The couple moved to Kalispell in 1940, where Vernon’s plans to open a practice here were put on hold by the outbreak of World War II. Vernon served in the European theater of the war with the Army Medical Corps and returned to Kalispell to open his practice as an eye, ear, nose and throat specialist in 1945, which remained open until a few years before his death in 1964.

Vernon spent much of his free time with a camera in his hand, and his images help keep the history of Kalispell alive. Al is excited that others get to share in that history.

“We keep several of his images on display at home, along with some of his medical instruments, but it is nice to be able to share his images with others,” Al said.

Reporter Jeremy Weber may be reached at 758-4446 or jweber@dailyinterlake.com

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Dr. Vernon A Weed

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Dr. Vernon A. Weed takes a rest at the top of Logan Pass.

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Kalispell as seen from the air in 1920. (Vernon Weed photo)

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A car makes its way up Going to the Sun Road in the 1930s. (Vernon Weed photo)

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Echo Lake, long before the tourists and shoreline homes. (Vernon Weed photo)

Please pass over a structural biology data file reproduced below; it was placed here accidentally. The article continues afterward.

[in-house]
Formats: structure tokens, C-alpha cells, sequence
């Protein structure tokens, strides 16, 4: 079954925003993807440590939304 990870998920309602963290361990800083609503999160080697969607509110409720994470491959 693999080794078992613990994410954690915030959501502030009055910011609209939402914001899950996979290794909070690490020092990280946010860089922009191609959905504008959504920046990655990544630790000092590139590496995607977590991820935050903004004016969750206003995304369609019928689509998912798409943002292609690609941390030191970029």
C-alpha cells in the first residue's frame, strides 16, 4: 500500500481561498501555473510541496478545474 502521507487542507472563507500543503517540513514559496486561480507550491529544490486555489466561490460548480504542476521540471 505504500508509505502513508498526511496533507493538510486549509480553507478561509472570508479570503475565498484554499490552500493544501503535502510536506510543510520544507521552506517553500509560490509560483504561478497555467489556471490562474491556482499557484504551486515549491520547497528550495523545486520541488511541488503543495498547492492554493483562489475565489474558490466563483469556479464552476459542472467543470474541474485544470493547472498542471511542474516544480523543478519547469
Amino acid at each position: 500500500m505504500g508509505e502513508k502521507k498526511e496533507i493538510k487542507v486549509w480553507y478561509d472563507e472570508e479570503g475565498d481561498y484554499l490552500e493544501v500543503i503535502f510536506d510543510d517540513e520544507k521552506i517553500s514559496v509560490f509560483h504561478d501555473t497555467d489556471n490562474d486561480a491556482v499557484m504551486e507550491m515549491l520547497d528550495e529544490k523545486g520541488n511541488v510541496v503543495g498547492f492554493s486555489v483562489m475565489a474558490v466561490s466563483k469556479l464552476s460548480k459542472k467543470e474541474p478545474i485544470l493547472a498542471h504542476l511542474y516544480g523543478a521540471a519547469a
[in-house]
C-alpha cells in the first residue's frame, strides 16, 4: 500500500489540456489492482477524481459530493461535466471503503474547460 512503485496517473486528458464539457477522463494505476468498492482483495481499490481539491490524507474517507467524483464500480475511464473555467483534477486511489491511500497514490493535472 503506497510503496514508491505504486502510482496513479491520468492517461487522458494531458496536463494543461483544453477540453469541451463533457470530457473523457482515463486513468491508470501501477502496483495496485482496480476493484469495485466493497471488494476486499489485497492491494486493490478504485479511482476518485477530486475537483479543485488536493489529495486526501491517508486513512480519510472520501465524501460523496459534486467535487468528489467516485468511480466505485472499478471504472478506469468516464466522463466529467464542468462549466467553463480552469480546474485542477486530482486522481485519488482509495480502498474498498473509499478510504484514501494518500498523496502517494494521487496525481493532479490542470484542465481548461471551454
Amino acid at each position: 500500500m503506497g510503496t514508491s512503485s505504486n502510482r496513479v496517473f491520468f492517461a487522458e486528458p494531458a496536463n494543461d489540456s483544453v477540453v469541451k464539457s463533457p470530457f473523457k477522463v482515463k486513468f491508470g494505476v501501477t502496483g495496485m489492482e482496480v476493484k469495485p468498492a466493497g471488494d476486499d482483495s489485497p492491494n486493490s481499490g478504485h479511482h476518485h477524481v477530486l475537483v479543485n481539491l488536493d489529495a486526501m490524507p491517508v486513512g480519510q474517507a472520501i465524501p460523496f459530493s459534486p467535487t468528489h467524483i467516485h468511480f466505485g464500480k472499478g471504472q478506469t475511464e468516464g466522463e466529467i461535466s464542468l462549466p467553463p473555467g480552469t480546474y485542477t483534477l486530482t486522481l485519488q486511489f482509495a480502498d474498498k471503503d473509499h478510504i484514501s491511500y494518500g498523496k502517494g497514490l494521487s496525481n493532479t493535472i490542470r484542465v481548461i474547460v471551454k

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A view of Kalispell's West Side School, which burned in the 1940s. (Vernon Weed photo)

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A baseball game on a decidedly uneven field near Kalispell in the early 1920s. (Vernon Weed photo)

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Curious Kalispell residents gather around a visiting barnstormer and his plane in 1920. (Vernon Weed photo)

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A photo marked "Air Mail 1920" could show some of the earliest airmail being delivered to Kalispell. (Vernon Weed photo)

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More than 200 feet underground in the Flathead mine west of Kalispell. (Vernon Weed photo)

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A view down Main Street in downtown Kalispell in the early 1920s. (Vernon Weed photo)

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A pre-game parade down Main Street before a high school basketball game between Kalispell and Havre. (Vernon Weed photo)

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Vernon Weed's high school classmate and later Kalispell accountant Carl Bue. (Vernon Weed photo)

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The inside of the powerhouse of the Swan River dam in Bigfork in the 1920's. (Vernon Weed photo)

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The Flathead County High School Senior Picnic to Lake Blaine in 1920. (Vernon Weed photo)

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Curious Kalispell residents gather around a visiting barnstormer and his plane in 1920. (Vernon Weed photo)

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The Army's Battle Tank Ermentrude visited Kalispell in 1920. (Vernon Weed photo)

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An early image of Kalispell's Federal Building. (Vernon Weed photo)